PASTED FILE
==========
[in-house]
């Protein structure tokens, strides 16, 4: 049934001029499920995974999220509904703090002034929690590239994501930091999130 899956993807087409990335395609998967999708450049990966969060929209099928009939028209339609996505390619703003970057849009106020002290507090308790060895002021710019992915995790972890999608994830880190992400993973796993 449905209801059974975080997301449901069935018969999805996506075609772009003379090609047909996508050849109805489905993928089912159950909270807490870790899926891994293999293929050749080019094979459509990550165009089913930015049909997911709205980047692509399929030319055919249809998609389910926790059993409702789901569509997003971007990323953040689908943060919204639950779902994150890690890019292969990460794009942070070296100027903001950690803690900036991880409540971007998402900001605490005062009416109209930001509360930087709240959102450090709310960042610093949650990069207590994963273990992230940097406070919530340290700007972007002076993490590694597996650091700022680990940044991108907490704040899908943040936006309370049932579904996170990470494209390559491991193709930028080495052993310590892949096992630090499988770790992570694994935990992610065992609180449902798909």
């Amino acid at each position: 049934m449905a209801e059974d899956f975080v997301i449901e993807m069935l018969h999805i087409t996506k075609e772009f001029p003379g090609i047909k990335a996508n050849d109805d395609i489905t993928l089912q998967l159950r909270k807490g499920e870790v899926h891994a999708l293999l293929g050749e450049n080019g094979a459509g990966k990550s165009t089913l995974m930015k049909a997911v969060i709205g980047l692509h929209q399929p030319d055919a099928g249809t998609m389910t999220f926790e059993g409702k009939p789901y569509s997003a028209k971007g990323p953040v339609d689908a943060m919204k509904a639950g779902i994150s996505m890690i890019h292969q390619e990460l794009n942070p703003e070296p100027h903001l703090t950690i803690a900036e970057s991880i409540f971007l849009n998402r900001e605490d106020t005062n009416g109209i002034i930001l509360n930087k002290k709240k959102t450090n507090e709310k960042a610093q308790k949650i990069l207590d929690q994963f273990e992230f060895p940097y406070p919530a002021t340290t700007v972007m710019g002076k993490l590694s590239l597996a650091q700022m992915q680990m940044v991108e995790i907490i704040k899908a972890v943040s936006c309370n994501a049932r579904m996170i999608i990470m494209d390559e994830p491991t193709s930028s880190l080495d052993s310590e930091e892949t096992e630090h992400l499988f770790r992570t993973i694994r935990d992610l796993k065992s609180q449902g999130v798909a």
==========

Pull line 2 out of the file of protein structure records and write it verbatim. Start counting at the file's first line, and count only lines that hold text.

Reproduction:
């Protein structure tokens, strides 16, 4: 049934001029499920995974999220509904703090002034929690590239994501930091999130 899956993807087409990335395609998967999708450049990966969060929209099928009939028209339609996505390619703003970057849009106020002290507090308790060895002021710019992915995790972890999608994830880190992400993973796993 449905209801059974975080997301449901069935018969999805996506075609772009003379090609047909996508050849109805489905993928089912159950909270807490870790899926891994293999293929050749080019094979459509990550165009089913930015049909997911709205980047692509399929030319055919249809998609389910926790059993409702789901569509997003971007990323953040689908943060919204639950779902994150890690890019292969990460794009942070070296100027903001950690803690900036991880409540971007998402900001605490005062009416109209930001509360930087709240959102450090709310960042610093949650990069207590994963273990992230940097406070919530340290700007972007002076993490590694597996650091700022680990940044991108907490704040899908943040936006309370049932579904996170990470494209390559491991193709930028080495052993310590892949096992630090499988770790992570694994935990992610065992609180449902798909």